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Author Topic: What were the first commercial HAM radios?  (Read 671 times)
ONAIR
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« on: February 28, 2007, 11:51:03 PM »

   I'm thinking that I'd really like to get my hands on an old 1930s or even 1920s commercially made HAM radio to play with.  Anyone recall what were the first radios available, and who were the manufacturers who made them?
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KA5ZCB
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« Reply #1 on: March 01, 2007, 03:08:36 AM »

 http://www.AntiqueHAMradio.com/  
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KA5N
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« Reply #2 on: March 01, 2007, 03:39:21 AM »

There are any number of receivers made in the 1930's still around.  Notable examples are Hallicrafters SX-28(A), SX-25, S20R etc.  National HRO-50 are sought after.  Even something like a Hallicrafters S-38 can be fun.  Some of these old receivers work surprisingly well (when restored). Do a search on the web and you will find many sites for antique ham gear. You can also buy QST on CD's covering the start of ham radio up until the present time.  The old ads are great reading and you can see the difference in prices of today vs. 1920's and 1930's remember to apply the difference in the value of the dollar (you'll be surprised).
73 Allen
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K8AC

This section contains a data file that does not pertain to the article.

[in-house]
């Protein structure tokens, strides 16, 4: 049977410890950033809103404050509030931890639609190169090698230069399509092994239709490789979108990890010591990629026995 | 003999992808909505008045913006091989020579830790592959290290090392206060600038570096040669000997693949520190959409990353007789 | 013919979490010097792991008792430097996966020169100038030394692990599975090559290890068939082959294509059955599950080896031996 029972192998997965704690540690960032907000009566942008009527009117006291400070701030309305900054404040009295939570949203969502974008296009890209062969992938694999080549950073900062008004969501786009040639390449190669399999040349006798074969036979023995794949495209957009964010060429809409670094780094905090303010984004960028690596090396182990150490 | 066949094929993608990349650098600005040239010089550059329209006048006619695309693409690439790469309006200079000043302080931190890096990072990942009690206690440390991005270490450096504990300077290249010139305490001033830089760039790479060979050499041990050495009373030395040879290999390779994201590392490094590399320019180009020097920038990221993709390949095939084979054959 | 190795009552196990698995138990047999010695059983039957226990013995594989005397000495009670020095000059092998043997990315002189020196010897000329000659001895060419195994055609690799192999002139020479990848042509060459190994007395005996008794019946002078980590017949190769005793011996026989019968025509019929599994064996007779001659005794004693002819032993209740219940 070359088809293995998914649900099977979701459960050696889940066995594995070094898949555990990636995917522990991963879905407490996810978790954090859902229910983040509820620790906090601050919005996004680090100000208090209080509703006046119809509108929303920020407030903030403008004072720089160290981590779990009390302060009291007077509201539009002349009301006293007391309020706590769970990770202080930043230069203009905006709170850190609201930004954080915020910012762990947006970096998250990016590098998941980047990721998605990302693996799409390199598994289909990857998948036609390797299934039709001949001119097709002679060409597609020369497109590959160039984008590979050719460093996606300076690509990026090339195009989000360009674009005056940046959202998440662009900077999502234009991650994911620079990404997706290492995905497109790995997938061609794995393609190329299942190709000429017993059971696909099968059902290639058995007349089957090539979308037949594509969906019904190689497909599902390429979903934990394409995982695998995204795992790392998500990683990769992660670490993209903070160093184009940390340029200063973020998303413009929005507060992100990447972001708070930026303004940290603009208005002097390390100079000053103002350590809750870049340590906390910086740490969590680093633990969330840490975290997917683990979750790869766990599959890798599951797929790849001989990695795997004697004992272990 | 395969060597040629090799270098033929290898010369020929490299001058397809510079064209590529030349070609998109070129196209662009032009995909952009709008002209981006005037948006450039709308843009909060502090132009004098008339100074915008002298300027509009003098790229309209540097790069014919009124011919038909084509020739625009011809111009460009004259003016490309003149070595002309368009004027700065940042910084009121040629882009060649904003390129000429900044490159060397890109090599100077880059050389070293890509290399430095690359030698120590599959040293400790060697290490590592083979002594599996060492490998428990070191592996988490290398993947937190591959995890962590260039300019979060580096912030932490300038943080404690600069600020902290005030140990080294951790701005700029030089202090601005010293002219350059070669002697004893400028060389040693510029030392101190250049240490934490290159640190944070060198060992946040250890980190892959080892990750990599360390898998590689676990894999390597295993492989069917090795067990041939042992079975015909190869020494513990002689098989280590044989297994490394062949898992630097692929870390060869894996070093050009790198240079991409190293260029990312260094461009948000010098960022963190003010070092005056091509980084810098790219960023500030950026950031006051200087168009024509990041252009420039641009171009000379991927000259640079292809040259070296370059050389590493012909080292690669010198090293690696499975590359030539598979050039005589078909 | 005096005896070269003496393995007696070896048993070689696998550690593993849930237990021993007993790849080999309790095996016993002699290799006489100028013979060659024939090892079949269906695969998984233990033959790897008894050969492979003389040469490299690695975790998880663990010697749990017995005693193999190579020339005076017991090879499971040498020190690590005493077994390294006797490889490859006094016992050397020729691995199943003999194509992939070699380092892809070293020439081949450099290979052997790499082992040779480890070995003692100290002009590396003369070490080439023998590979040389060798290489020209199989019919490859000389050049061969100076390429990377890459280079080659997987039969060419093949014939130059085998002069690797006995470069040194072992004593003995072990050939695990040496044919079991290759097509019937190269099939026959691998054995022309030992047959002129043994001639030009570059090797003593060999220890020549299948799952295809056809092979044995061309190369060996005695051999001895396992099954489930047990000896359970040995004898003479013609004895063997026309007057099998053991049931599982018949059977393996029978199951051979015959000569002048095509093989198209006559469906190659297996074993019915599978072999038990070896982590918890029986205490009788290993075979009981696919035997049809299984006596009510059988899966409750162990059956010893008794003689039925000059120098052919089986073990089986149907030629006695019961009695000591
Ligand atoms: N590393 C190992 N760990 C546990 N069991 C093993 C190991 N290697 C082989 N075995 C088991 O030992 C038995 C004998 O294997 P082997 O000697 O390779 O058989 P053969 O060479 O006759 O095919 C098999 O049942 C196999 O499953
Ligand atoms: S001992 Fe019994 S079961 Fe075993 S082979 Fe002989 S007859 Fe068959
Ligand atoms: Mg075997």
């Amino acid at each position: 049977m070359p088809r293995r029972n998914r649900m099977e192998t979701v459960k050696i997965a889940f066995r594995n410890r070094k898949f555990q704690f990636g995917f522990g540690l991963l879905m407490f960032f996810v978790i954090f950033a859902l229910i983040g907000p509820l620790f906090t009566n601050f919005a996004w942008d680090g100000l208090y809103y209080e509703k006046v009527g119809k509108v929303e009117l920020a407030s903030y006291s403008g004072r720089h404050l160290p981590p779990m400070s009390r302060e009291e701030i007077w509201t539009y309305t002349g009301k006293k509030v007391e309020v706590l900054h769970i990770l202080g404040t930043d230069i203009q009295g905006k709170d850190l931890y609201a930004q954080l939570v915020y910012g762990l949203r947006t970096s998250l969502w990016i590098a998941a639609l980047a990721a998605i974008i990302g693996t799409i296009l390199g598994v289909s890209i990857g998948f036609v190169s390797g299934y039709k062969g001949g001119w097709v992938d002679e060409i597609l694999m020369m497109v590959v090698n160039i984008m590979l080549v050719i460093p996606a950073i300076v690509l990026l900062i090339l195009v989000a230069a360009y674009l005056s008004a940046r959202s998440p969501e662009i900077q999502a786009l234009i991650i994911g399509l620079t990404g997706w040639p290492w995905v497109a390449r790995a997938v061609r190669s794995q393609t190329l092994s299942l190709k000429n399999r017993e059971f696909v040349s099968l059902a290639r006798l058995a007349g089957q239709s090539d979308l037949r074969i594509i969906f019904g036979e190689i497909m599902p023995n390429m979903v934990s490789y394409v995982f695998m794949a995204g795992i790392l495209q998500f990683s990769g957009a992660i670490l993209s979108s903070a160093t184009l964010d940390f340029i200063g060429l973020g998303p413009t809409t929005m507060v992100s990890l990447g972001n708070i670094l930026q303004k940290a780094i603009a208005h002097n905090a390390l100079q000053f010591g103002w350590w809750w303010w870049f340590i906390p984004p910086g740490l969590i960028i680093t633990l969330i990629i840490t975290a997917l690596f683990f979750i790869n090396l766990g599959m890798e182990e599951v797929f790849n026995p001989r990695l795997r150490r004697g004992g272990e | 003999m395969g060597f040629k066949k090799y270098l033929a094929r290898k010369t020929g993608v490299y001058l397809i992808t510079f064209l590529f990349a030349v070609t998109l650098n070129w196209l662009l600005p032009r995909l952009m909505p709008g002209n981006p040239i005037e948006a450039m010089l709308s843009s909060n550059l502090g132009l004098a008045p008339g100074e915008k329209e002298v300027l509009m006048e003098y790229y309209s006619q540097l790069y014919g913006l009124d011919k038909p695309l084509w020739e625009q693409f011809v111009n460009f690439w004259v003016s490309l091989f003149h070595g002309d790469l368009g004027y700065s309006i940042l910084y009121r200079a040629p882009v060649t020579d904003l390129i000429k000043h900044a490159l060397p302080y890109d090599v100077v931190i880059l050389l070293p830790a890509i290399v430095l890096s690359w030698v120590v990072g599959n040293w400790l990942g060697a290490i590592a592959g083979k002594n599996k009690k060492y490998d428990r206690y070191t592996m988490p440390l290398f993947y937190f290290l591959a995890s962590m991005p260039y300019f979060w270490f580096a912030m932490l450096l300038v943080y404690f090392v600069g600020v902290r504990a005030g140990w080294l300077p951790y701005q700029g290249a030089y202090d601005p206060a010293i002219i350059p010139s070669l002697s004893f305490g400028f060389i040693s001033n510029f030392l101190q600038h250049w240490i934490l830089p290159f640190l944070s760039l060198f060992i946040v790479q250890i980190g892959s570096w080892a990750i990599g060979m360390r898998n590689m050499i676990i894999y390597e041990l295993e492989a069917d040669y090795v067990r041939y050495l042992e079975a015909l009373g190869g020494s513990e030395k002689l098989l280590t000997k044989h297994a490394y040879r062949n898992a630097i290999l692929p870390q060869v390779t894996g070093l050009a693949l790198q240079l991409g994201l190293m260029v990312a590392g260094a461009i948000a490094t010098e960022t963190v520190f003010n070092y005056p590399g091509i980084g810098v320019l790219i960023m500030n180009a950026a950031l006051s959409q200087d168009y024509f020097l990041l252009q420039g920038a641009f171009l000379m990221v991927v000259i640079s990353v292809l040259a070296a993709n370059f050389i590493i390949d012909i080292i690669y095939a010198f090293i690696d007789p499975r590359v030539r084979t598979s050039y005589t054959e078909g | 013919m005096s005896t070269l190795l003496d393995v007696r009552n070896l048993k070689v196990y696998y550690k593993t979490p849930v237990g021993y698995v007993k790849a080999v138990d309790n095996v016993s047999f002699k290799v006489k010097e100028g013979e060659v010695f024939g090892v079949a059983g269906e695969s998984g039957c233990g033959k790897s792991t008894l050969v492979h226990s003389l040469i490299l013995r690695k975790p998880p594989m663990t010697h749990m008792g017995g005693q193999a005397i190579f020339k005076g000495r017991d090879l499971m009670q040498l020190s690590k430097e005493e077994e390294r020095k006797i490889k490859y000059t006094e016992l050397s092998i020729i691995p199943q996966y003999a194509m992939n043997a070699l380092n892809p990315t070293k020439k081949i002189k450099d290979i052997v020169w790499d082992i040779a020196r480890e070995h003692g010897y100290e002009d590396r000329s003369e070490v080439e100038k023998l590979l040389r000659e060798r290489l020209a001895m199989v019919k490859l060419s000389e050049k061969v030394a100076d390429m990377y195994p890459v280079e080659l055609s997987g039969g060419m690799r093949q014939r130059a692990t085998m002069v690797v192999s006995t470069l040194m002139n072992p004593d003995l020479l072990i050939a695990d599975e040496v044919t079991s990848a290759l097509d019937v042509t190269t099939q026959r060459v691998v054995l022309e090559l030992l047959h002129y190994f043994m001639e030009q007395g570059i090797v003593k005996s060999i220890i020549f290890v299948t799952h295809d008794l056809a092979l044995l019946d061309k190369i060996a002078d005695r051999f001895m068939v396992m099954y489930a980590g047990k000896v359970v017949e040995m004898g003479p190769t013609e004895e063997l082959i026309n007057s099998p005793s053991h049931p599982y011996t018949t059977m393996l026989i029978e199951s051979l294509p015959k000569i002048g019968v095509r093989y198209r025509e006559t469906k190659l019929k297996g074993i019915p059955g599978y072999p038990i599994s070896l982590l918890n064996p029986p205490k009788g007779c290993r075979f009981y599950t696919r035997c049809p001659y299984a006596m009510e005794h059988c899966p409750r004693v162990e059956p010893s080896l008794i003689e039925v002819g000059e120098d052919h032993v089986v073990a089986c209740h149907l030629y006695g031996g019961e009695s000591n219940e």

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« Reply #3 on: March 01, 2007, 05:31:23 AM »

An interesting question.  If you look at the early 1930s and before, none of the manufacturers of what many today call "antique" radio gear were in existence.  I think you'll find that almost all commercially made ham gear before that time period consisted of receivers.  I suggest you obtain some QST magazines from the 20s and early 30s and read through the ads.  Here's a link to a QST from the 1920s on eBay right now and the seller included several photos showing receiver ads:
http://cgi.ebay.com/Antique-1922-QST-Magazine-Vacuum-Tube-Radio-Electronics_W0QQitemZ130083728527QQihZ003QQcategoryZ29223QQrdZ1QQcmdZViewItem

I've found that many of the old ads for receivers that cover the shortwave bands didn't refer to amateur radio at all.  Another magazine of the period was Radio News and you'll find a ton of them on eBay as well.  I have a January 1936 issue here with a column called the "Ham Shack" that introduces the reader to the "new" Hallicrafters Super Skyrider receiver and the National HRO.  Other ham receivers shown are by Montgomery-Ward, Browning and RCA.
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K7KBN
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« Reply #4 on: March 01, 2007, 07:11:41 AM »

Notice the picture of the guy wielding the Wouff Hong in that old QST?
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73
Pat K7KBN
CWO4 USNR Ret.
K0FF
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« Reply #5 on: March 01, 2007, 09:09:07 AM »

Wouff Hongs you can see coming. The Whizzing Rettysnitches sneak up on you!

Geo>K0FF
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N1XBP
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Posts: 80




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« Reply #6 on: March 01, 2007, 09:55:52 AM »

Atwater Kent goes back quite a ways. As does Harvey Wells (Harvey radio company). I've used a few pre war Nationals. As someone else mentioned, you'd be amazed how good they are. Hammerlund predates WW2 I'm pretty sure, but I don't know about complete sets commercially aimed at amateurs.

As you go back you'll discover they didn't offer so much complete radios as much as discrete components, since people were building more of their own equipment and the average baseline setup was a bit simpler than now.
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